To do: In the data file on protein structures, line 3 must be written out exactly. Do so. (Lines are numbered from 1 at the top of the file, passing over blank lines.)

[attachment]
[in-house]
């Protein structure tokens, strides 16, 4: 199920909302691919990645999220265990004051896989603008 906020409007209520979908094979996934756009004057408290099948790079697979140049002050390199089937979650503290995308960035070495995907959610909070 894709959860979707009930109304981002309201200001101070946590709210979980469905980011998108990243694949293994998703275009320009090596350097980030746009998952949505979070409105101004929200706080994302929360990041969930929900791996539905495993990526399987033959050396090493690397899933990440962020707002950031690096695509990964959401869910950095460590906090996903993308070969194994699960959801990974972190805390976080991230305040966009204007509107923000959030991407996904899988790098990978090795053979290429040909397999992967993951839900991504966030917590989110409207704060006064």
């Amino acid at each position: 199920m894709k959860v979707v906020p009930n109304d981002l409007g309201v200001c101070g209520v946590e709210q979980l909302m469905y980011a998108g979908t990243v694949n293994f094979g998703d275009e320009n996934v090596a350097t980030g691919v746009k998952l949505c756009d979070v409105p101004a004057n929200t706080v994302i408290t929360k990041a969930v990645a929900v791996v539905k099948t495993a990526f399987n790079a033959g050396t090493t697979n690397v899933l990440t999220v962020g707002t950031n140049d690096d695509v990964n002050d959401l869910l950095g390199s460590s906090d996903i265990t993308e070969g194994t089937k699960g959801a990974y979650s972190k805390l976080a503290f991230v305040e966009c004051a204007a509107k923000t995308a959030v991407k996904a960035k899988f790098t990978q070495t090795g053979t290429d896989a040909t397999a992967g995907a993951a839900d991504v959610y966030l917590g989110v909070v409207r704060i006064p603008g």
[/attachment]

């Amino acid at each position: 199920m894709k959860v979707v906020p009930n109304d981002l409007g309201v200001c101070g209520v946590e709210q979980l909302m469905y980011a998108g979908t990243v694949n293994f094979g998703d275009e320009n996934v090596a350097t980030g691919v746009k998952l949505c756009d979070v409105p101004a004057n929200t706080v994302i408290t929360k990041a969930v990645a929900v791996v539905k099948t495993a990526f399987n790079a033959g050396t090493t697979n690397v899933l990440t999220v962020g707002t950031n140049d690096d695509v990964n002050d959401l869910l950095g390199s460590s906090d996903i265990t993308e070969g194994t089937k699960g959801a990974y979650s972190k805390l976080a503290f991230v305040e966009c004051a204007a509107k923000t995308a959030v991407k996904a960035k899988f790098t990978q070495t090795g053979t290429d896989a040909t397999a992967g995907a993951a839900d991504v959610y966030l917590g989110v909070v409207r704060i006064p603008g």